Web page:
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To lose to another person or to the state some privilege, right, or property due to the commission of an error, an offense, or a crime, a breach of contract, or a neglect of duty; to subject property to confiscation; or to become liable for the payment of a penalty, as the result of a particular act. To lose a franchise, estate, or other property, as provided by the applicable law, due to Negligence, misfeasance, or omission.

This nonconsensual deprivation transfers the property to another person or restores it to the original grantor.

West's Encyclopedia of American Law, edition 2. Copyright 2008 The Gale Group, Inc. All rights reserved.


v. to lose property or rights involuntary as a penalty for violation of law. Example: the government can take automobiles or houses which are used for illegal drug trafficking or manufacture. A drug pusher may forfeit his/her car (property) if caught carrying drugs in it and found guilty. A parent may have to forfeit his/her house if his/her daughter is selling drugs from the house, even though the parent had nothing to do with and no knowledge of the drugs. One may have to forfeit one's driver's license or lose driving privileges due to multiple traffic violations or drunk driving. (See: forfeiture)

Copyright © 1981-2005 by Gerald N. Hill and Kathleen T. Hill. All Right reserved.
References in periodicals archive ?
In purporting to read RICO in its entirety, the court also found that one of RICO's purposes is to preserve all forfeitable assets and therefore concluded that the pretrial restraint provision must implicitly include substitute assets.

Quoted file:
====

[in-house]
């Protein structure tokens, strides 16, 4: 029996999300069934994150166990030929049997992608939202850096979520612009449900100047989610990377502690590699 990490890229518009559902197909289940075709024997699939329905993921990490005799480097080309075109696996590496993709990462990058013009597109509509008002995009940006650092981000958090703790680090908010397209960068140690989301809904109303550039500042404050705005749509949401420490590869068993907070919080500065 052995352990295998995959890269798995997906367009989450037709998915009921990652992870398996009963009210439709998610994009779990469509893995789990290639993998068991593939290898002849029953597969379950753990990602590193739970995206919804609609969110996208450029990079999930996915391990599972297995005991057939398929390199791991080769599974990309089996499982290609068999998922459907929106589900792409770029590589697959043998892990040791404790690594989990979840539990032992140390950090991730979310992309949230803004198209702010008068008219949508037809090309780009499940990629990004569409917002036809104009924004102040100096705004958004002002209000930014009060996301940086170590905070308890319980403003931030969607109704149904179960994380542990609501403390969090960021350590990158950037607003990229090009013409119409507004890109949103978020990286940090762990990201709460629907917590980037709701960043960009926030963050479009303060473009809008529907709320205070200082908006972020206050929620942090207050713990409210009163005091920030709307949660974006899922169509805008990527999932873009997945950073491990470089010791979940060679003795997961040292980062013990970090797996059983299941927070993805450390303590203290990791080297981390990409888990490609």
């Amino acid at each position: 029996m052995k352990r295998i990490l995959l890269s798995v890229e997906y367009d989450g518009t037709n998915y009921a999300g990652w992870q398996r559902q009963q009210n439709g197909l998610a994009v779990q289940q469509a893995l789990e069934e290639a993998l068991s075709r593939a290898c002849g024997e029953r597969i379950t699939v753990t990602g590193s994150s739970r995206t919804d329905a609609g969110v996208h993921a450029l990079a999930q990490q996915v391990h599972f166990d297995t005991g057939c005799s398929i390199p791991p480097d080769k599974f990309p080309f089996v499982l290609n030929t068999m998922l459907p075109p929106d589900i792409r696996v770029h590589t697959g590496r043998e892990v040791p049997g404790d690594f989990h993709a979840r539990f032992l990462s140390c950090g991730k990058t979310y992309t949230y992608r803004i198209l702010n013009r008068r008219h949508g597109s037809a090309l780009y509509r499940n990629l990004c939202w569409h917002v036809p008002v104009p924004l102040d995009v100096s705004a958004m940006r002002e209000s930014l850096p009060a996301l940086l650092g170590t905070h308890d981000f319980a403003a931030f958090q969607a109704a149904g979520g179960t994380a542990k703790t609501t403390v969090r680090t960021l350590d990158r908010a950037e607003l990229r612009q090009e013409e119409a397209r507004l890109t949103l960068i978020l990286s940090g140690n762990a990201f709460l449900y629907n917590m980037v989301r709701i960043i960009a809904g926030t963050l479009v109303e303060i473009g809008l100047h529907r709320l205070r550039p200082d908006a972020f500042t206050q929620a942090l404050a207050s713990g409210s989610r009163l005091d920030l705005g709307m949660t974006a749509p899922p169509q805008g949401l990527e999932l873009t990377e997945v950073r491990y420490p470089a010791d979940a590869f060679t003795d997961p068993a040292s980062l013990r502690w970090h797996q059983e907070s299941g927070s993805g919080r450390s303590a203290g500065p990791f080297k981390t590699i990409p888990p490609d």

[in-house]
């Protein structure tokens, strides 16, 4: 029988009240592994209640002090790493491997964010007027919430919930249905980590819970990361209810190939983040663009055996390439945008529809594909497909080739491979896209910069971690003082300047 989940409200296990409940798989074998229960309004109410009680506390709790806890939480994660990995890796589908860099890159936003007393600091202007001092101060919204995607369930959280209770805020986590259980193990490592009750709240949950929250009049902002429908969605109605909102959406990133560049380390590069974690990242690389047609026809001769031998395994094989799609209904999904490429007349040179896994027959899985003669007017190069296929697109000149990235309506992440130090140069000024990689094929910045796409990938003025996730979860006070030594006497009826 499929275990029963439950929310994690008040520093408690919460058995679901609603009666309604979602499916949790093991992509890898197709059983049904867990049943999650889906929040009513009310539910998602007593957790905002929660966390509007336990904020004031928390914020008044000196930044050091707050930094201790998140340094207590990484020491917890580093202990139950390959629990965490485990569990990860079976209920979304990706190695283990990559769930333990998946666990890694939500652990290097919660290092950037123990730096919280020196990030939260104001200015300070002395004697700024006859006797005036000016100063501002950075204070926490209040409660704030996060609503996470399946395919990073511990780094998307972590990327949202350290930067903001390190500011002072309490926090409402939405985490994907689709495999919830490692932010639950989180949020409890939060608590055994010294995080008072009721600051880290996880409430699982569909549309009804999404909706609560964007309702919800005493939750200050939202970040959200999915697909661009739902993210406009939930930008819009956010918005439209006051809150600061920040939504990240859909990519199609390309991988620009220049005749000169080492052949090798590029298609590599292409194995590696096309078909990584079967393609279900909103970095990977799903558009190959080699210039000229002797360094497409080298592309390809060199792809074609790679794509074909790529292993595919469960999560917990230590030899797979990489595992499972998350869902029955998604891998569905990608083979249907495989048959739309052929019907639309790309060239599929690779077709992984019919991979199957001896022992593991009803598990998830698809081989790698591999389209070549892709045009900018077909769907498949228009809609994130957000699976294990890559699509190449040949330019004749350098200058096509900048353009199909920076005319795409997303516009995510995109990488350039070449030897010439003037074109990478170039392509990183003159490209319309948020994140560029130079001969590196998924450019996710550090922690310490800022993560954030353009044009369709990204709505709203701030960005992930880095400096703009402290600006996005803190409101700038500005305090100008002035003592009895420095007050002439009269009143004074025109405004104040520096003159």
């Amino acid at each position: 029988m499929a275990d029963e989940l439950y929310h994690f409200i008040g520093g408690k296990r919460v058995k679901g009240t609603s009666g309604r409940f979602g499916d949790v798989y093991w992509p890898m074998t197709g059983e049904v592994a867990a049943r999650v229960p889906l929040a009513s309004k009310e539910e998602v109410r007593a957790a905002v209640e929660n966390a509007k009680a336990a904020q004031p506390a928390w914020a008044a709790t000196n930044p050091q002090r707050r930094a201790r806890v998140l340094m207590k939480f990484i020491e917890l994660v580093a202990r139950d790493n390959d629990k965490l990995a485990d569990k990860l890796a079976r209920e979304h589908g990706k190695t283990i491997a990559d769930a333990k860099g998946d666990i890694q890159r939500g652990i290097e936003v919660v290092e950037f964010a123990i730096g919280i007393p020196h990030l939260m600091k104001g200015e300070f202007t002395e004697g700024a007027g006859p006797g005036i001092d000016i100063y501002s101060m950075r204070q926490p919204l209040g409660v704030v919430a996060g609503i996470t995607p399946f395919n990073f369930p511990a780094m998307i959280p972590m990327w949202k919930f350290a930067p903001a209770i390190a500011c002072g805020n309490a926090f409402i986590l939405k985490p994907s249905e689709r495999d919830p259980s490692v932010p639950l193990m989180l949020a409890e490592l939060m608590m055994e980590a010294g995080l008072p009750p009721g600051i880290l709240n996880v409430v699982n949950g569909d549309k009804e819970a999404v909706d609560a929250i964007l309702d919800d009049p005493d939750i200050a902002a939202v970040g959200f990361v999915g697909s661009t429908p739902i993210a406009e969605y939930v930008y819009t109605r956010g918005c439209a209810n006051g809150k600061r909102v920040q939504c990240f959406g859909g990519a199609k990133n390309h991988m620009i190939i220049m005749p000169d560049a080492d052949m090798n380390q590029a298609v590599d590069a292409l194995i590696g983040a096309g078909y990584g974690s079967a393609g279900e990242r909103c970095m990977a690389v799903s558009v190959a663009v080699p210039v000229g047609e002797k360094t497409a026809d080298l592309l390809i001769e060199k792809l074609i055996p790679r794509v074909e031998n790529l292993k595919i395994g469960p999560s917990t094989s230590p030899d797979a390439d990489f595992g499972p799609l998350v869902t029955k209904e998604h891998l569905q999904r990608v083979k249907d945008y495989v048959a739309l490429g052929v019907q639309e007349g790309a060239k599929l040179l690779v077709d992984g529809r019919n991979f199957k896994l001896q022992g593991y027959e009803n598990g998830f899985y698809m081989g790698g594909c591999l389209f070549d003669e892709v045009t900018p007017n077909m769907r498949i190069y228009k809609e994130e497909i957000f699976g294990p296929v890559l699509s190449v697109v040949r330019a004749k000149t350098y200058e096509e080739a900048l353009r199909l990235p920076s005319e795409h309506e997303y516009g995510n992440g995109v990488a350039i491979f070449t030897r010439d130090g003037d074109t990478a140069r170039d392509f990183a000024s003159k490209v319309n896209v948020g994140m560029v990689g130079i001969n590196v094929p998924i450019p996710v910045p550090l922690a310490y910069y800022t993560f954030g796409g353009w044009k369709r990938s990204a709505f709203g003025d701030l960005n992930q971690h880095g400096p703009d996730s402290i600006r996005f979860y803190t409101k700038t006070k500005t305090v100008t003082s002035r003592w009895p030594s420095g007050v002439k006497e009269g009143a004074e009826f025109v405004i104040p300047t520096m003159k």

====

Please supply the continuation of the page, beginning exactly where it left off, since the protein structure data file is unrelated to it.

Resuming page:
(5) The IRS has indicated that benefits would be taxable once a participant has met age and service requirements under an IRC Section 457 plan (see Q 125), although the benefits remained forfeitable if participants were fired for cause, and noted that forfeiture upon termination for cause was not sufficient to constitute a substantial risk of forfeiture.
The Supreme Court held that the Fourth Amendment does not require that the police obtain a warrant before seizing an automobile from a public place when they have probable cause to believe that it is forfeitable contraband.
That law defines forfeitable property more narrowly and allows broader exceptions for community property.
If the purpose for which a land use right was granted is not properly commenced within two years, it is forfeitable to the state.
For many years, cautious counsel advised that the employee's right to receive deferred compensation payments should be forfeitable in order to avoid the risk of current taxation.
is treated as being itself guilty of wrongdoing.'"(99) The court then echoed Valdes, stating that the warrantless seizure of a forfeitable automobile is analogous to an arrest.(100) Since an arrest under probable cause required no warrant, the court reasoned that none was necessary to seize a forfeitable automobile.(101)
In addition, it noted that segregating multiple interests in an IRA does not render a beneficiary's interest in that IRA forfeitable or, in and of itself, subject the beneficiaries to any tax consequences.
The Court noted other mechanisms indicating Congress' intent that such actions be civil, including the shifting burden of proof in a civil forfeiture action once the government has shown probable cause that the property is forfeitable. Id.
Ukraine lacks any functional regime for locating or seizing forfeitable assets.
The Code provides, "A right to an accrued benefit derived from employer contributions shall not be treated as forfeitable solely because the plan provides that it is not payable if the participant dies..." except as required by the survivor annuity provisions.
financial institutions for foreign banks who are in turn holding forfeitable assets overseas; and